My experiences in Haiti began shortly after the earthquake in 2010. Available medical staff struggled to keep pace with the volume of casualties needing care. Much of the treatment came from volunteers, who often were poorly equipped.

Because a large amount of the medical care was provided on an emergency basis, and without proper equipment or experience, frequently the treatment of choice was amputation. The result of this strategy is a country with an abundance of amputees, often unsupplied with needed prosthetics.

One of the many volunteer groups that responded and quickly sent facilities (in the form of a hospital ship), as well as volunteers and equipment, was Project Hope. Project Hope managed to secure a number of modular prosthetic labs that needed to be installed, but these facilities required sufficient infrastructure. In addition, Project Hope had to understand which organizations it should support because it had only enough infrastructure to maintain the systems it was given.

So, Project Hope recruited a team of volunteers to analyze various healthcare facilities throughout the country. The team consisted of architects, engineers, and a biomedical engineer. I was one of the engineers who volunteered for this mission.

That first mission started in the mountains of the island, beyond the big cities, where the devastation was relatively less severe. Eventually, though, we found our way back to the raw, oozing wound that was (and is) Port au Prince. What I saw in all of these places moved me such that I could not return from that first trip, could not leave those people, without promising them and promising myself that I would come back and do what little I could to help them.

Over the next several months, I contacted and met with various UN officials, as well as Haitian government officials. Reaching the Haitian officials was more difficult, as most government facilities had collapsed and the officials, who were struggling before the earthquake, became even more powerless.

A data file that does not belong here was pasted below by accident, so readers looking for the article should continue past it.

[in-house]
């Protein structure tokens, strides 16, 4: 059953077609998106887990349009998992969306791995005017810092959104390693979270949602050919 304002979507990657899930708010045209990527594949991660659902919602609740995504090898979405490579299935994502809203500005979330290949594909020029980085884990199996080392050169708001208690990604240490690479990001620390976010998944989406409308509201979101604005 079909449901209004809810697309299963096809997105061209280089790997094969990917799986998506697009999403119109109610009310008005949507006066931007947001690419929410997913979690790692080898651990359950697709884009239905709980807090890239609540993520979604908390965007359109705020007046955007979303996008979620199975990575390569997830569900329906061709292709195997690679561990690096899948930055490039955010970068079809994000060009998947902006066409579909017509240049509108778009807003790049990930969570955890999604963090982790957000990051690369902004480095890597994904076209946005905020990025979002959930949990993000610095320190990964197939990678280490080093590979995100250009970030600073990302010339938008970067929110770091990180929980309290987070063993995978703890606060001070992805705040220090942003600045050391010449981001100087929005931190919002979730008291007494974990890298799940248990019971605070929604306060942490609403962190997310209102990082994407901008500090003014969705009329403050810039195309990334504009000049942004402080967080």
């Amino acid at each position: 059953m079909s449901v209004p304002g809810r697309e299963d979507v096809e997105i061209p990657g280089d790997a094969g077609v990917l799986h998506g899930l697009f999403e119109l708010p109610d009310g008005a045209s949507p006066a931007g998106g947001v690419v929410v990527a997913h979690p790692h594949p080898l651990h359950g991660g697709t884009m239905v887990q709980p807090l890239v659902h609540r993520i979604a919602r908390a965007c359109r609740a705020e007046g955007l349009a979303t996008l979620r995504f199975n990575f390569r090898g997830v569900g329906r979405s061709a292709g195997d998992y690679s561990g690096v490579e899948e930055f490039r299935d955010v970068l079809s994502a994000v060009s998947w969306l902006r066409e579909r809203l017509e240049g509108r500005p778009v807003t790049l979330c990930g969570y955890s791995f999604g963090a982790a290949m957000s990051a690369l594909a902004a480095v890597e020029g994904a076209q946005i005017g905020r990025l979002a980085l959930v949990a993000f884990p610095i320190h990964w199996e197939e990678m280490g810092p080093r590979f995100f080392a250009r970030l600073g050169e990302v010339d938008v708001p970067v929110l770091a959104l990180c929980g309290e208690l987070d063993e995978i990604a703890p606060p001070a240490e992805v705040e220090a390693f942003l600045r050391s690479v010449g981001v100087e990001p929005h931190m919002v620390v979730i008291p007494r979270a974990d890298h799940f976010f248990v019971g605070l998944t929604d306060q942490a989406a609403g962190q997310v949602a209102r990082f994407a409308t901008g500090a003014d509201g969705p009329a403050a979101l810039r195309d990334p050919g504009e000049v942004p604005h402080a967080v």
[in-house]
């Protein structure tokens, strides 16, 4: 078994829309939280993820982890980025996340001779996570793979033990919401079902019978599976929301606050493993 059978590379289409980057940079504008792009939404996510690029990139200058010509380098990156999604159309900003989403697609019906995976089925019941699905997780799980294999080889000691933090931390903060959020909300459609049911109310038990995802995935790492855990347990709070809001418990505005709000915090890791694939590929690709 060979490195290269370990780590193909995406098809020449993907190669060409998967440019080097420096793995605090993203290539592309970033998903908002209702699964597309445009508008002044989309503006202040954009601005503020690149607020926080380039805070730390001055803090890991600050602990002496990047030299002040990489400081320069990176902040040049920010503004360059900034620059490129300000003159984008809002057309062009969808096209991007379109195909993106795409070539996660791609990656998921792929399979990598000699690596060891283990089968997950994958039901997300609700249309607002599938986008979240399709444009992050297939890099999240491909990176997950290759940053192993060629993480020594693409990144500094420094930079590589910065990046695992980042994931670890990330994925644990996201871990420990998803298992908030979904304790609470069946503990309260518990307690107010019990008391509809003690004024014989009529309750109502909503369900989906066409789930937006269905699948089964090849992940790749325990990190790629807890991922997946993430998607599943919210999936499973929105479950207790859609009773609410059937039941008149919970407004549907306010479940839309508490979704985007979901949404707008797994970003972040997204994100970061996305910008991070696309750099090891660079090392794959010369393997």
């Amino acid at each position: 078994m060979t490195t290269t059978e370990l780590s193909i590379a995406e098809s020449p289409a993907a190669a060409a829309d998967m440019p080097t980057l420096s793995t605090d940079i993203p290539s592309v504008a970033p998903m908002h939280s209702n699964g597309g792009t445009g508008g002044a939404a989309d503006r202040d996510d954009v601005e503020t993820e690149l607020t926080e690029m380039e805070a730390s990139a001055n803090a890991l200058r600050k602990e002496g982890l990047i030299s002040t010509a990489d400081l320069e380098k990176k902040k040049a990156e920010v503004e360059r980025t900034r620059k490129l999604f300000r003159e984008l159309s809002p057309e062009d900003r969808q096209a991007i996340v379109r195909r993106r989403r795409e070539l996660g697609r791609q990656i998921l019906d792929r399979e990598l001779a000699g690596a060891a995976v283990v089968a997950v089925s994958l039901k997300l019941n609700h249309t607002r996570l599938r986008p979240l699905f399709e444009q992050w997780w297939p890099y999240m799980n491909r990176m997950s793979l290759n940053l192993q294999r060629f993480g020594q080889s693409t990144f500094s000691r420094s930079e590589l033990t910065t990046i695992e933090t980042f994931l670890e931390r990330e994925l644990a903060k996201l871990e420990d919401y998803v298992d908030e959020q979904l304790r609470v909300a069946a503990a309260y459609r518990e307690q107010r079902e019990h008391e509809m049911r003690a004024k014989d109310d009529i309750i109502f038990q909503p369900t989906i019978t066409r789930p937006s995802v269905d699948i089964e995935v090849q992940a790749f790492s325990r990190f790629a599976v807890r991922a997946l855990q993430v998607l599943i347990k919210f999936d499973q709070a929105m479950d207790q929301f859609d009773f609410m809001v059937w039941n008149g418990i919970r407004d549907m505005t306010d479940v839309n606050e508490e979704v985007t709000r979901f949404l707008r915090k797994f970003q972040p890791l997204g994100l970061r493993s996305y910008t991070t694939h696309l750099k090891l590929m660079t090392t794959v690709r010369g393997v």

Over the last year, I have worked with the Haitian government on a mostly collapsed tuberculosis hospital; with Europeans on a hospital that, due to government rules that patients could not be charged in the aftermath of the earthquake, was subsequently forced to shut down operations and convert into an orphanage; and with a hospital on the North Coast of the island, where I led a team of volunteers armed with hundreds of thousands of dollars of donated equipment to completely replace the electrical distribution for the system, radically improving their ability to support caregivers and the reliability of services. We are currently providing pro bono design services for a new emergency department/ICU in Hinche, the site of the recent cholera outbreak on the island.

When I first entered Haiti, I had considered myself an expert in the area of green buildings, and, especially, green healthcare buildings. Like many in the West, I fancied that I knew a lot about what it meant to create a sustainable set of solutions for a healthcare organization. When I thought about where, outside the United States, I might learn more lessons about green healthcare buildings, I thought of Europe, where many of us have made a tour through hospitals that are doing some remarkable things.

What I found in Haiti (and, later, in China and India, as well as in Central America and Africa) was that while we can learn a lot about how to better develop sophisticated green solutions, like those in Europe, we can learn more about how to make our buildings greener through simplicity and moving with the rhythms of nature. Following are some of things I have learned.


Primacy of engineering for water and power systems over all other concerns

In the United States, working for an engineering firm, I most often am a consultant to the architect. As an example of this experience, we have many meetings where the majority of time is spent on detailed architectural solutions, which typically are about design and more interesting to people. Discussions of engineering systems normally are relegated to the last half-hour of the day, when everyone is exhausted and there is only enough time and energy left to address surface considerations. In the United States, engineering often seems like a necessary evil, always just a cost, and typically boring and rarely central to the need.

In Haiti, it is just the opposite. You learn very quickly that access to clean water is vital. People there generally pump from groundwater and have to do on-site treatment. There is a very small municipal water supply, and where there is, it is intermittent. So the practice of storing water in tanks on the roof to ensure against inevitable disruptions is commonplace.

Similarly, every building has its own generator, or learns to live without power. In many of the hospitals we visited outside of Port au Prince, the only reliable electricity came from the diesel generators powering hospitals. Most of the hospitals are built in long series of nearby compounds, and, in one hospital, one of the major sources of injured patients is the electrical lines strung between these compounds.